If the system is completely unresponsive, it may be paging (informal synonym: swapping). This is where programs are trying to use more memory than really exists, and the system is set up to use the disk as "backup memory" which is ridiculously slow. On the one hand, this can be really bad because it can drag everything to be nearly indistinguishable from frozen.

It’s always worth remembering that main memory is about 100 times slower than the CPU, spinning disks are about 1000 times slower than main memory, and networks are usually quite a lot slower than that. When you’re pricing out a new computer, the disk is what will have the biggest impact. SSDs are more expensive for the same amount of storage but quite a lot faster than spinning drives.

On the other hand if the system is paging, then things may be merely almost frozen (not actually stuck) and work might eventually get done if you wait long enough. But if you’re paging with a slow spinning hard drive that’s trying to act like fast memory, you might be waiting a loooong time.

So the first thing to do is to figure out why the process is slow. After all, if httpd is the "heaviest" process on your system, it really won’t do any good to just kill it when it gets too big. That won’t solve the problem - there will be new httpd processes being created as new requests for web pages are made. Tools like ps and to a slightly lesser degree htop show you the instantaneous state of the system, but not what that state has been in the time leading up to the inquiry.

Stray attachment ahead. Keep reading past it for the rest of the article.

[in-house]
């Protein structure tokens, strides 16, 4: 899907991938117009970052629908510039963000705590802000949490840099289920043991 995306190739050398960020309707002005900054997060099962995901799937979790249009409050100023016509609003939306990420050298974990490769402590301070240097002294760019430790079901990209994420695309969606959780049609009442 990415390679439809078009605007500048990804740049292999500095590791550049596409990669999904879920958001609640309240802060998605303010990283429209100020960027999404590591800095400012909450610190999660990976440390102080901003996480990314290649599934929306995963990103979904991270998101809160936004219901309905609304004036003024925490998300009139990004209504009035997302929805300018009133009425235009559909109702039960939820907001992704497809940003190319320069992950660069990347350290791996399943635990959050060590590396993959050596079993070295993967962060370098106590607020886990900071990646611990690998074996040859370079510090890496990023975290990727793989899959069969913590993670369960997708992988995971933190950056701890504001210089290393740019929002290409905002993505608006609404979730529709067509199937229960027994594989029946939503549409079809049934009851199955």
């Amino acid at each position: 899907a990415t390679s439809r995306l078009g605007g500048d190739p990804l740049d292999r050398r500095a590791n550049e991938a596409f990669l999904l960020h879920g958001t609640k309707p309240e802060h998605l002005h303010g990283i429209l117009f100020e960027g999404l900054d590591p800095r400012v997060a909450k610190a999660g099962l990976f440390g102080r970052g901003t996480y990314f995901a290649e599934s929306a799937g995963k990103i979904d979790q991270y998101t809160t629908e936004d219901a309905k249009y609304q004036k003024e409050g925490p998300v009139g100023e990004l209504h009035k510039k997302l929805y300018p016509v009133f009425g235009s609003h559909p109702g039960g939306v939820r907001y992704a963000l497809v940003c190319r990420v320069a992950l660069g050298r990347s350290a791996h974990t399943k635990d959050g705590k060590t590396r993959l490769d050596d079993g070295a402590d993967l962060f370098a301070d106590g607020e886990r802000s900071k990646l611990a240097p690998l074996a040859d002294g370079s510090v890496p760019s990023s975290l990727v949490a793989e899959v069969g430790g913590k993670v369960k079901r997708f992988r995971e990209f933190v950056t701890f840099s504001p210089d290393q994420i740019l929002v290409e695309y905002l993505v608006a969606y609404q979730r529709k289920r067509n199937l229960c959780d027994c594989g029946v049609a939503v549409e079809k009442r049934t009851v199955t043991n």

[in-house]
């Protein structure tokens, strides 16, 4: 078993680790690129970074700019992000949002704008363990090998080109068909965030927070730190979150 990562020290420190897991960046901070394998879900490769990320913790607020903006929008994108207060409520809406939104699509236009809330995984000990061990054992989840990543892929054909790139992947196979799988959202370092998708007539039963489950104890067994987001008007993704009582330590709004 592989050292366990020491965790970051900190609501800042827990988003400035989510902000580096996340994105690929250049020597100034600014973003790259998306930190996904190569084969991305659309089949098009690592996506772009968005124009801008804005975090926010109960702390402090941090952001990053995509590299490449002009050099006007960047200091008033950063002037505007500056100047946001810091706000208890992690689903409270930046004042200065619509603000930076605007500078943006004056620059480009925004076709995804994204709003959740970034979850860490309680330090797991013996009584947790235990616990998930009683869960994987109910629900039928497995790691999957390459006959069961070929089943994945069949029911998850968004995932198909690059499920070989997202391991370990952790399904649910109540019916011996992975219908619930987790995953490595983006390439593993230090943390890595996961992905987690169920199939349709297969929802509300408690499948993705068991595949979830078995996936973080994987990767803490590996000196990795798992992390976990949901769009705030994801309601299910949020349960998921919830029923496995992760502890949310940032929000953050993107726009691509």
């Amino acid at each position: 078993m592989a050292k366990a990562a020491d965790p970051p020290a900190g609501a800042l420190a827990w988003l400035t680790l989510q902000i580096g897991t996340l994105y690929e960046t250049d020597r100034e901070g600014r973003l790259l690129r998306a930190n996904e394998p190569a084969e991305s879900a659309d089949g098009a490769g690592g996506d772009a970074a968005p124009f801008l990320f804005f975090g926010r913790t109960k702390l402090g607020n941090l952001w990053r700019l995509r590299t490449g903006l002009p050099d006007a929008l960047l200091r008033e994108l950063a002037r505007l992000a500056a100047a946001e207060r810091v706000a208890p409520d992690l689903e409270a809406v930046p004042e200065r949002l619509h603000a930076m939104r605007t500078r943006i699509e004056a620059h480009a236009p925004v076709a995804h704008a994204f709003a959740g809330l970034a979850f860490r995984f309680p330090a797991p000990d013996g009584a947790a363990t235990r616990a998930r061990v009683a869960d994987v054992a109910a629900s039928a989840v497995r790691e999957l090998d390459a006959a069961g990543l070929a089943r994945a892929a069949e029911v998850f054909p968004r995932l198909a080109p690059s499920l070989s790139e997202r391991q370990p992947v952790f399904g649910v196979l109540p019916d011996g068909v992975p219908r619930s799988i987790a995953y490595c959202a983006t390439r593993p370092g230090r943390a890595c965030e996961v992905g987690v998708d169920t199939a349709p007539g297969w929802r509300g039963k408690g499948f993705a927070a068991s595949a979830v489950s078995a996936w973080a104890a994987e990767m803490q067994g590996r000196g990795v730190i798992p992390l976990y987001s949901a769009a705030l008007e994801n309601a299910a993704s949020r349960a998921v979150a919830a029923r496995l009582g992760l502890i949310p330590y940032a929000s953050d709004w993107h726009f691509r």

To get a sense of how busy the system is, the term to remember when you need to look it up is "load average," which is reported by the uptime command or at the top right of the display in htop (or from a wide variety of other tools) all of which will read it from /proc/loadavg. There are three numbers in the output of uptime, giving the load average over the last 1, 5, and 15 minutes respectively.

As the manpage for /proc/loadavg puts it, it’s "the number of jobs in the run queue (state R) or waiting for disk I/O (state D)". Describing the different states that a process may be in is complicated enough that it would be mostly a digression, but I’ll explain what this quote from the manpage describes. The run queue is the list of processes that aren’t waiting for something else to happen before they can be run. What would keep a process from being in the run queue?